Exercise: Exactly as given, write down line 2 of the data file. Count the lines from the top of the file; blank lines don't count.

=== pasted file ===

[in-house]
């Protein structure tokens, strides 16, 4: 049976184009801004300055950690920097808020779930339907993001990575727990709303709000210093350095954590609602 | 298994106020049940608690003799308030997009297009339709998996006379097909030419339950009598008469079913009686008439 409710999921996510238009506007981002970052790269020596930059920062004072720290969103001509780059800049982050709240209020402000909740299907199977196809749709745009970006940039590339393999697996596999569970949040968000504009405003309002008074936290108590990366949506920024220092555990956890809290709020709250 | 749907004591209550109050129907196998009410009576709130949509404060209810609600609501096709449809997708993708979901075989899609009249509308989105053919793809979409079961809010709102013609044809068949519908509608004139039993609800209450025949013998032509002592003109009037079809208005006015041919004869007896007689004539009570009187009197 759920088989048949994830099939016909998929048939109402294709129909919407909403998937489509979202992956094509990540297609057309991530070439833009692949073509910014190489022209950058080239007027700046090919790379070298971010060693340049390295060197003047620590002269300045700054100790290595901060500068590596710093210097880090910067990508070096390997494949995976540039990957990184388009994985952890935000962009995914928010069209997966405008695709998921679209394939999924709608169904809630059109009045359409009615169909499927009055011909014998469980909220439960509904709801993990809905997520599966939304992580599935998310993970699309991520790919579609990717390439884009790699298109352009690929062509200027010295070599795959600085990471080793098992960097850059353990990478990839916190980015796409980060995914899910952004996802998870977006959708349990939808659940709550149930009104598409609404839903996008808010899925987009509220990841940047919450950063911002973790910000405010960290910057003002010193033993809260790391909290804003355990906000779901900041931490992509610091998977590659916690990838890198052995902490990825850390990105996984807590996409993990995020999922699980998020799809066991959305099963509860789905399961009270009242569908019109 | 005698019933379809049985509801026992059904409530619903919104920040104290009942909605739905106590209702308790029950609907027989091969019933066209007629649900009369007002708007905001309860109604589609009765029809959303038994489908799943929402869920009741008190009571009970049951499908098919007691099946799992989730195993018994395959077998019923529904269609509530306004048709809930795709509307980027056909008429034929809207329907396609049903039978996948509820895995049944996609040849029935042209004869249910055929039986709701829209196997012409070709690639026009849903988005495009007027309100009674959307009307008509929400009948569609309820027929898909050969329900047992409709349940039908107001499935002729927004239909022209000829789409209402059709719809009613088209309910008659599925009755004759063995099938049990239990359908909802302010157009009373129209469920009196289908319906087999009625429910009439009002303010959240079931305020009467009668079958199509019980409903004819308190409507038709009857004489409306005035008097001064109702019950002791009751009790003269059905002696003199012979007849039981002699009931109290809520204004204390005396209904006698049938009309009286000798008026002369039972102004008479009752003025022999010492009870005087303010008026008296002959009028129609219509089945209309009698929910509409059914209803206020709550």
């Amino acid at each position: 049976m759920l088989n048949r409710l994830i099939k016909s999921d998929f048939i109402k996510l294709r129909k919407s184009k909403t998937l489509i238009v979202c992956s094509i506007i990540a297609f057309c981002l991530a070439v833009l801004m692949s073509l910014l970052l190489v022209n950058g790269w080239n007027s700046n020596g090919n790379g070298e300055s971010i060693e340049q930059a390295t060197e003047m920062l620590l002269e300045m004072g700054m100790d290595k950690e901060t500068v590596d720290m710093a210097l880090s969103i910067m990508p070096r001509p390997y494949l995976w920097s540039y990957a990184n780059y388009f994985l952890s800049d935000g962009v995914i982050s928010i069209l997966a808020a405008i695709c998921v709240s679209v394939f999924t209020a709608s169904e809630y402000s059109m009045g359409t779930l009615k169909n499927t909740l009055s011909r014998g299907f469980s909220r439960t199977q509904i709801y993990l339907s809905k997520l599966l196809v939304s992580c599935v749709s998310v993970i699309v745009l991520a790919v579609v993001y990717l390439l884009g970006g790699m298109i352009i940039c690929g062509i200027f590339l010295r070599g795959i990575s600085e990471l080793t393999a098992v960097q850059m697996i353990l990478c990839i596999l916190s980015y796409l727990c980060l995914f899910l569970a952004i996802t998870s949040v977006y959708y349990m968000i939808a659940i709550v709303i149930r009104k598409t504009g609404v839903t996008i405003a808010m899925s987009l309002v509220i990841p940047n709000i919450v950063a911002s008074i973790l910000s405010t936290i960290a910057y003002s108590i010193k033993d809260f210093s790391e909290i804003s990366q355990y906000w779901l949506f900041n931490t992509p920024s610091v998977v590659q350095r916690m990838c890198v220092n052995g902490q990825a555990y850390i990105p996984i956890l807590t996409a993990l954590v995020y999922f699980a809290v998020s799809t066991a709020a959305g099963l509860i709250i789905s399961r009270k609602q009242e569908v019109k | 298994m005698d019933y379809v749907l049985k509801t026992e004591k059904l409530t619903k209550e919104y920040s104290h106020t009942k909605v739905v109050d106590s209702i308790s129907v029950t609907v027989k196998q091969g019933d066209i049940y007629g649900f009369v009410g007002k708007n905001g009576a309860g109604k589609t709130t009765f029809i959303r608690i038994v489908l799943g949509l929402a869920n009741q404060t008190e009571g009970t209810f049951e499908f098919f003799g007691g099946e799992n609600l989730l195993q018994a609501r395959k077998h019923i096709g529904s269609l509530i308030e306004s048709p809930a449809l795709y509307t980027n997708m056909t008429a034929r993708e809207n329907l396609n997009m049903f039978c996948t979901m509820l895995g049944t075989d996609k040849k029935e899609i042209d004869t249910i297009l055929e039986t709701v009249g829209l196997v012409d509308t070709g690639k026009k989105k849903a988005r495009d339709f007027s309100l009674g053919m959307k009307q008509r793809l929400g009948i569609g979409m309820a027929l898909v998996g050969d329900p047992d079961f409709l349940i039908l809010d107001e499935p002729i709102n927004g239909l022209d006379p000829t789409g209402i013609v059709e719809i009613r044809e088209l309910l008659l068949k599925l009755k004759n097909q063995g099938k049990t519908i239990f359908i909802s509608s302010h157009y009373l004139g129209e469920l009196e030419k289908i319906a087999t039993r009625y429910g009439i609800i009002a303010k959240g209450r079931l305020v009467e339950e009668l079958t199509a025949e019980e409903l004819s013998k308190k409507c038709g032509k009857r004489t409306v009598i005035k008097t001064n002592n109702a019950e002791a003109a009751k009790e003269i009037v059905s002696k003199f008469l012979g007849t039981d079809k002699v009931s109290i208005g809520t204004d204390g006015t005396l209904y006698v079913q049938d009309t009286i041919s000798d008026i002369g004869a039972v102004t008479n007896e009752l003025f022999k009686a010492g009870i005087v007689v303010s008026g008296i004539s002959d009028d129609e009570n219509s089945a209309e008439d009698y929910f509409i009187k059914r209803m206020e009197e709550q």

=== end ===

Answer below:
């Protein structure tokens, strides 16, 4: 049976184009801004300055950690920097808020779930339907993001990575727990709303709000210093350095954590609602 | 298994106020049940608690003799308030997009297009339709998996006379097909030419339950009598008469079913009686008439 409710999921996510238009506007981002970052790269020596930059920062004072720290969103001509780059800049982050709240209020402000909740299907199977196809749709745009970006940039590339393999697996596999569970949040968000504009405003309002008074936290108590990366949506920024220092555990956890809290709020709250 | 749907004591209550109050129907196998009410009576709130949509404060209810609600609501096709449809997708993708979901075989899609009249509308989105053919793809979409079961809010709102013609044809068949519908509608004139039993609800209450025949013998032509002592003109009037079809208005006015041919004869007896007689004539009570009187009197 759920088989048949994830099939016909998929048939109402294709129909919407909403998937489509979202992956094509990540297609057309991530070439833009692949073509910014190489022209950058080239007027700046090919790379070298971010060693340049390295060197003047620590002269300045700054100790290595901060500068590596710093210097880090910067990508070096390997494949995976540039990957990184388009994985952890935000962009995914928010069209997966405008695709998921679209394939999924709608169904809630059109009045359409009615169909499927009055011909014998469980909220439960509904709801993990809905997520599966939304992580599935998310993970699309991520790919579609990717390439884009790699298109352009690929062509200027010295070599795959600085990471080793098992960097850059353990990478990839916190980015796409980060995914899910952004996802998870977006959708349990939808659940709550149930009104598409609404839903996008808010899925987009509220990841940047919450950063911002973790910000405010960290910057003002010193033993809260790391909290804003355990906000779901900041931490992509610091998977590659916690990838890198052995902490990825850390990105996984807590996409993990995020999922699980998020799809066991959305099963509860789905399961009270009242569908019109 | 005698019933379809049985509801026992059904409530619903919104920040104290009942909605739905106590209702308790029950609907027989091969019933066209007629649900009369007002708007905001309860109604589609009765029809959303038994489908799943929402869920009741008190009571009970049951499908098919007691099946799992989730195993018994395959077998019923529904269609509530306004048709809930795709509307980027056909008429034929809207329907396609049903039978996948509820895995049944996609040849029935042209004869249910055929039986709701829209196997012409070709690639026009849903988005495009007027309100009674959307009307008509929400009948569609309820027929898909050969329900047992409709349940039908107001499935002729927004239909022209000829789409209402059709719809009613088209309910008659599925009755004759063995099938049990239990359908909802302010157009009373129209469920009196289908319906087999009625429910009439009002303010959240079931305020009467009668079958199509019980409903004819308190409507038709009857004489409306005035008097001064109702019950002791009751009790003269059905002696003199012979007849039981002699009931109290809520204004204390005396209904006698049938009309009286000798008026002369039972102004008479009752003025022999010492009870005087303010008026008296002959009028129609219509089945209309009698929910509409059914209803206020709550």